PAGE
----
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Nicklaus: Digital media CEO's life-changing year leads to a company makeover

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Kasey Grelle of Quillt

Kasey Grelle, chief executive of Clayton-based digital media company Quillt.

David Nicklaus is a business columnist for the St. Louis Post-Dispatch.

The year Kasey Grelle became a CEO was the same year she lost both parents to cancer, cared for her husband after a serious car accident and had a baby.

Those life-altering experiences in 2016 changed how she thought about her business, a Clayton digital media company then called Gateway Blend. The company’s websites, spun off from the old Answers Corp., were reaching as many as 100 million people a month but they weren’t satisfying Grelle’s personal or business goals.

“The business model we inherited was broken and there wasn’t a lot of strategic thinking around what we were building and why,” she said. “When I woke up in the morning, I didn’t feel like we were making anybody’s lives better.”

Grelle, now 37, learned a couple of things while running the company from hospital rooms. Instead of serving up short, attention-grabbing content for mass consumption, she wanted to engage more deeply with an audience. She also learned that caregiving was a huge need.

The transformation started with focusing the company’s travel site, Travel Awaits, on people over age 50. It’s a demographic with time and money, and one whose needs aren’t always met by mass-market travel publications.

The site’s readers often commented that they had to plan their travel around the responsibility of caring for aging parents or other family members. Based on that feedback and Grelle’s own experience, Gateway acquired a site focused on caregivers and relaunched it last month as Seniors Matter.

As part of the repositioning, the company sold its most popular site, the movie- and TV-obsessed CinemaBlend.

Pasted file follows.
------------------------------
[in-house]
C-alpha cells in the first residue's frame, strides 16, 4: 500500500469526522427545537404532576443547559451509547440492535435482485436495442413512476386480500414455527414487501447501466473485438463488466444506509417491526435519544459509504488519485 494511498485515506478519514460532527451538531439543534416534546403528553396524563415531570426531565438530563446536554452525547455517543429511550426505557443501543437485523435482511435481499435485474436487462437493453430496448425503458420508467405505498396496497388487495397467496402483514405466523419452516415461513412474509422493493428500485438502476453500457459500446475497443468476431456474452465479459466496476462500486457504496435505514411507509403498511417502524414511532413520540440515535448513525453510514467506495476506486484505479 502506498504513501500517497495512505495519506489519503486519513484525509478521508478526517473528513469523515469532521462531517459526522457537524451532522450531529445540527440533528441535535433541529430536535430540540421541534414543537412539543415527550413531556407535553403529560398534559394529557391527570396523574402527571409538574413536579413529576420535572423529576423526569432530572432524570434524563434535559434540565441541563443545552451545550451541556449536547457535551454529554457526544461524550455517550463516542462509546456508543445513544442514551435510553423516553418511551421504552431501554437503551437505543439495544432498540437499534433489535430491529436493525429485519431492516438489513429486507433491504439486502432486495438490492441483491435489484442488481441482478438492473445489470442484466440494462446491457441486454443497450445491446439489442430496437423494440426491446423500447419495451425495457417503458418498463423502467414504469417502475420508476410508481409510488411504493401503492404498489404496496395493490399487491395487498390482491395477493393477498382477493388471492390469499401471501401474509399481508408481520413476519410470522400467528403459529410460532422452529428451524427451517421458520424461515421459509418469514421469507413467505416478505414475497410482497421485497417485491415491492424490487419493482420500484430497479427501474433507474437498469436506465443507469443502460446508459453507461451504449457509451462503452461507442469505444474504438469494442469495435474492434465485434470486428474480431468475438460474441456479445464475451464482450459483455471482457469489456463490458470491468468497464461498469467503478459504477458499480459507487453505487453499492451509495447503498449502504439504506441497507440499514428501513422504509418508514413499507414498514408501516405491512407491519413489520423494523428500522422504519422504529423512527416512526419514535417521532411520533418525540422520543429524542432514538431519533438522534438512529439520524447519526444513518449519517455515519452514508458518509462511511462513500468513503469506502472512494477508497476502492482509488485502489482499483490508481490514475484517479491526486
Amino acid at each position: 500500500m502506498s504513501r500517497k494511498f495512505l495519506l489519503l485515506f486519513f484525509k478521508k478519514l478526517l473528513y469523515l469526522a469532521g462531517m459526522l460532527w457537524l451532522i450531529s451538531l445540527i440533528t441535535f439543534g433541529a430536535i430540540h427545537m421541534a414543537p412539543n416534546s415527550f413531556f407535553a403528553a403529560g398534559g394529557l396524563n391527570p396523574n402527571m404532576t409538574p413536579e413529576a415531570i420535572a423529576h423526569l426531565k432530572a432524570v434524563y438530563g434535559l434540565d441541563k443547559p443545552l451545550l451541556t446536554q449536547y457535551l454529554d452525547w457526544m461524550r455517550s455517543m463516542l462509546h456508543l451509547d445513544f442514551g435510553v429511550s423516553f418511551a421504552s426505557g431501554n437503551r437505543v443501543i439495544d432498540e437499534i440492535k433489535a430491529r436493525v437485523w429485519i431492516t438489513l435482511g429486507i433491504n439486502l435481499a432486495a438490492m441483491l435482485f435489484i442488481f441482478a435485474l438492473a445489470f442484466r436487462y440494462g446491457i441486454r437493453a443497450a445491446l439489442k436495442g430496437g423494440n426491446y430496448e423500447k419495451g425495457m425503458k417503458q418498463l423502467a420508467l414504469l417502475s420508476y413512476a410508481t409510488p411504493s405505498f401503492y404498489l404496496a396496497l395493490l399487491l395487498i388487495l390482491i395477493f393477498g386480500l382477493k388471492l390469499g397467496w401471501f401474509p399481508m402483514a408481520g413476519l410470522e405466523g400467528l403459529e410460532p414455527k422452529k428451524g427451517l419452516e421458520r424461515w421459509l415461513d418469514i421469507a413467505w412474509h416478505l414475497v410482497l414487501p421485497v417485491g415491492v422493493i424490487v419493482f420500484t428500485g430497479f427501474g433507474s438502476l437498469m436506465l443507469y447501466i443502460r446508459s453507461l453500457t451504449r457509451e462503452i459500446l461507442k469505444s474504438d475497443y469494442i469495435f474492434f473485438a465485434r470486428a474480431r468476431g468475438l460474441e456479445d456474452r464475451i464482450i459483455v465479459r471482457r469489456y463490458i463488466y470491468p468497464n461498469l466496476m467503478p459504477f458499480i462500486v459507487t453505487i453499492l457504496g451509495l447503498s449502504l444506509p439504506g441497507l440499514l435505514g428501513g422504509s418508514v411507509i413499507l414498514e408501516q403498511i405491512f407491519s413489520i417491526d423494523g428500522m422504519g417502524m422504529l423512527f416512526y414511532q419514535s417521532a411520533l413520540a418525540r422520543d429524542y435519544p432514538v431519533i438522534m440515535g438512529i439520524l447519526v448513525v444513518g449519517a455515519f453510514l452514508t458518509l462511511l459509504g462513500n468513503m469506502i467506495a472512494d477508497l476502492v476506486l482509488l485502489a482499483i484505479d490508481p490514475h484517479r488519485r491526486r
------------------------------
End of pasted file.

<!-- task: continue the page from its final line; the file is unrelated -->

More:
Last week, Gateway Blend renamed itself Quillt, explaining that the name reflects “a place where diverse content and people are stitched together to generate authentic conversations.”

The company’s new strategy also required a culture change. Grelle strived to transform her predecessor’s command-and-control culture into one that put her 45 employees’ needs first.

That included allowing people to work from home, which left the firm well prepared when the coronavirus pandemic hit. When the lease in Clayton expires next year, Grelle said she may look for something that’s less of a traditional office and more of a drop-in gathering space.

The next step in Quillt’s niche-focused evolution will be a September relaunch of Gossip Cop, its celebrity gossip site. While the new version will still feature stars’ vacation photos and Harry-and-Meghan updates, it will add a lifestyle section with cooking and home improvement advice for the 50-plus crowd.

Down the road, a personal finance site for older women is on Grelle’s to-do list.

Perry Drake, an assistant professor of marketing at the University of Missouri St. Louis, said the targeted approach sounds smart. Advertisers increasingly look beyond simple numbers, such as page views, and want to know about time spent on site or other measures of engagement.

“If you have a website offering content that’s not very deep, advertisers are not going to look on it favorably,” Drake said. “It’s easy to get people there with clickbait … but the harder thing to do is to keep them on site.”

The strategy seems to be working. Quillt, owned by venture capitalist Tom Hillman, is profitable and has repaid a $40 million debt that came with the 2015 spinoff from Answers.

More importantly, Grelle said, her team has a sense of purpose that’s deeper than numbers. “Gone are the days when we wanted 100 million people to visit,” she said. “We just want the right people to come to our sites and interact in a meaningful way.”


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David Nicklaus is a business columnist for the St. Louis Post-Dispatch.

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